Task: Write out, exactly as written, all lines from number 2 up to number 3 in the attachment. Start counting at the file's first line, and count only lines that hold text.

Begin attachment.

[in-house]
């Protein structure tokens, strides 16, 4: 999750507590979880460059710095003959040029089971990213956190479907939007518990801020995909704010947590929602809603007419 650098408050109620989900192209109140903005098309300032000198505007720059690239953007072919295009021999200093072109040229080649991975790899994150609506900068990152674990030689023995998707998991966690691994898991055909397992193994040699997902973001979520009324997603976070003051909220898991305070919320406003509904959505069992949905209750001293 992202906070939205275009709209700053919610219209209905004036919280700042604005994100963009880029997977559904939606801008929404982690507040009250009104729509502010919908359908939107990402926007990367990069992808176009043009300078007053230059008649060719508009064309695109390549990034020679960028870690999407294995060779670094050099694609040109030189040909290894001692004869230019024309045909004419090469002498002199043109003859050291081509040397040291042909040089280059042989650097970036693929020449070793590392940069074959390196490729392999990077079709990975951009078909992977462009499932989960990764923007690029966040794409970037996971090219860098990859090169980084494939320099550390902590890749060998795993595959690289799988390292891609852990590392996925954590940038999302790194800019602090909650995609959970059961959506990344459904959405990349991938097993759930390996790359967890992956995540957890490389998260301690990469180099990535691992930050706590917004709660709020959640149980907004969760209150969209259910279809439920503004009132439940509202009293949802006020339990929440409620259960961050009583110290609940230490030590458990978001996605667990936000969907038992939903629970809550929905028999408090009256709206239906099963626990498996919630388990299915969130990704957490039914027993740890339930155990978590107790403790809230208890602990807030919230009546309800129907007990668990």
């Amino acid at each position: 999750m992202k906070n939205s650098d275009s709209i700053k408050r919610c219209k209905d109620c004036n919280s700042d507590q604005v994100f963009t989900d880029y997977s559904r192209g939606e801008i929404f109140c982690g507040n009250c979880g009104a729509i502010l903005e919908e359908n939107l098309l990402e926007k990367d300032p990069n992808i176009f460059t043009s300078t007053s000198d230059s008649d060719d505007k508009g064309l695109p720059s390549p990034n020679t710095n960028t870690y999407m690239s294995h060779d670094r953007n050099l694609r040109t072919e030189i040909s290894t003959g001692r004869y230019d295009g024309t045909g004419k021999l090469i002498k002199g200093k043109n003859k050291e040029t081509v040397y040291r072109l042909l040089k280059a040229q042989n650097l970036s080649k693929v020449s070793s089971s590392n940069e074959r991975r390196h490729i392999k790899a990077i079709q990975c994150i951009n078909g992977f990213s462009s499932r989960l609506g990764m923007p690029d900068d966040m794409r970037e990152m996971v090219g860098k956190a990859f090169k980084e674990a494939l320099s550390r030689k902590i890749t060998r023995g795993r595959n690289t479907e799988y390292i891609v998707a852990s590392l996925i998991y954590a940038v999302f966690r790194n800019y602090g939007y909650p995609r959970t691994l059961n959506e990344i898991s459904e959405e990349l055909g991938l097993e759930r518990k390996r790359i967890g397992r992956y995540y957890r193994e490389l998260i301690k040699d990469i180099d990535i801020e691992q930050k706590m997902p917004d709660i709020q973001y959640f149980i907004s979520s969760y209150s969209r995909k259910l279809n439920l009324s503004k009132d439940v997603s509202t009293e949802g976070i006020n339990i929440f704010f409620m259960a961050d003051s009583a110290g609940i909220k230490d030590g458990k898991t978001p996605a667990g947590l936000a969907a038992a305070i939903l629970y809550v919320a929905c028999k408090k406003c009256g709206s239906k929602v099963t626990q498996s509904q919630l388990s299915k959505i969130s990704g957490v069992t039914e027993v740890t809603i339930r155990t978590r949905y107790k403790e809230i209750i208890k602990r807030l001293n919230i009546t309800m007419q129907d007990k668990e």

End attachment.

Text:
């Protein structure tokens, strides 16, 4: 999750507590979880460059710095003959040029089971990213956190479907939007518990801020995909704010947590929602809603007419 650098408050109620989900192209109140903005098309300032000198505007720059690239953007072919295009021999200093072109040229080649991975790899994150609506900068990152674990030689023995998707998991966690691994898991055909397992193994040699997902973001979520009324997603976070003051909220898991305070919320406003509904959505069992949905209750001293 992202906070939205275009709209700053919610219209209905004036919280700042604005994100963009880029997977559904939606801008929404982690507040009250009104729509502010919908359908939107990402926007990367990069992808176009043009300078007053230059008649060719508009064309695109390549990034020679960028870690999407294995060779670094050099694609040109030189040909290894001692004869230019024309045909004419090469002498002199043109003859050291081509040397040291042909040089280059042989650097970036693929020449070793590392940069074959390196490729392999990077079709990975951009078909992977462009499932989960990764923007690029966040794409970037996971090219860098990859090169980084494939320099550390902590890749060998795993595959690289799988390292891609852990590392996925954590940038999302790194800019602090909650995609959970059961959506990344459904959405990349991938097993759930390996790359967890992956995540957890490389998260301690990469180099990535691992930050706590917004709660709020959640149980907004969760209150969209259910279809439920503004009132439940509202009293949802006020339990929440409620259960961050009583110290609940230490030590458990978001996605667990936000969907038992939903629970809550929905028999408090009256709206239906099963626990498996919630388990299915969130990704957490039914027993740890339930155990978590107790403790809230208890602990807030919230009546309800129907007990668990």
């Amino acid at each position: 999750m992202k906070n939205s650098d275009s709209i700053k408050r919610c219209k209905d109620c004036n919280s700042d507590q604005v994100f963009t989900d880029y997977s559904r192209g939606e801008i929404f109140c982690g507040n009250c979880g009104a729509i502010l903005e919908e359908n939107l098309l990402e926007k990367d300032p990069n992808i176009f460059t043009s300078t007053s000198d230059s008649d060719d505007k508009g064309l695109p720059s390549p990034n020679t710095n960028t870690y999407m690239s294995h060779d670094r953007n050099l694609r040109t072919e030189i040909s290894t003959g001692r004869y230019d295009g024309t045909g004419k021999l090469i002498k002199g200093k043109n003859k050291e040029t081509v040397y040291r072109l042909l040089k280059a040229q042989n650097l970036s080649k693929v020449s070793s089971s590392n940069e074959r991975r390196h490729i392999k790899a990077i079709q990975c994150i951009n078909g992977f990213s462009s499932r989960l609506g990764m923007p690029d900068d966040m794409r970037e990152m996971v090219g860098k956190a990859f090169k980084e674990a494939l320099s550390r030689k902590i890749t060998r023995g795993r595959n690289t479907e799988y390292i891609v998707a852990s590392l996925i998991y954590a940038v999302f966690r790194n800019y602090g939007y909650p995609r959970t691994l059961n959506e990344i898991s459904e959405e990349l055909g991938l097993e759930r518990k390996r790359i967890g397992r992956y995540y957890r193994e490389l998260i301690k040699d990469i180099d990535i801020e691992q930050k706590m997902p917004d709660i709020q973001y959640f149980i907004s979520s969760y209150s969209r995909k259910l279809n439920l009324s503004k009132d439940v997603s509202t009293e949802g976070i006020n339990i929440f704010f409620m259960a961050d003051s009583a110290g609940i909220k230490d030590g458990k898991t978001p996605a667990g947590l936000a969907a038992a305070i939903l629970y809550v919320a929905c028999k408090k406003c009256g709206s239906k929602v099963t626990q498996s509904q919630l388990s299915k959505i969130s990704g957490v069992t039914e027993v740890t809603i339930r155990t978590r949905y107790k403790e809230i209750i208890k602990r807030l001293n919230i009546t309800m007419q129907d007990k668990e």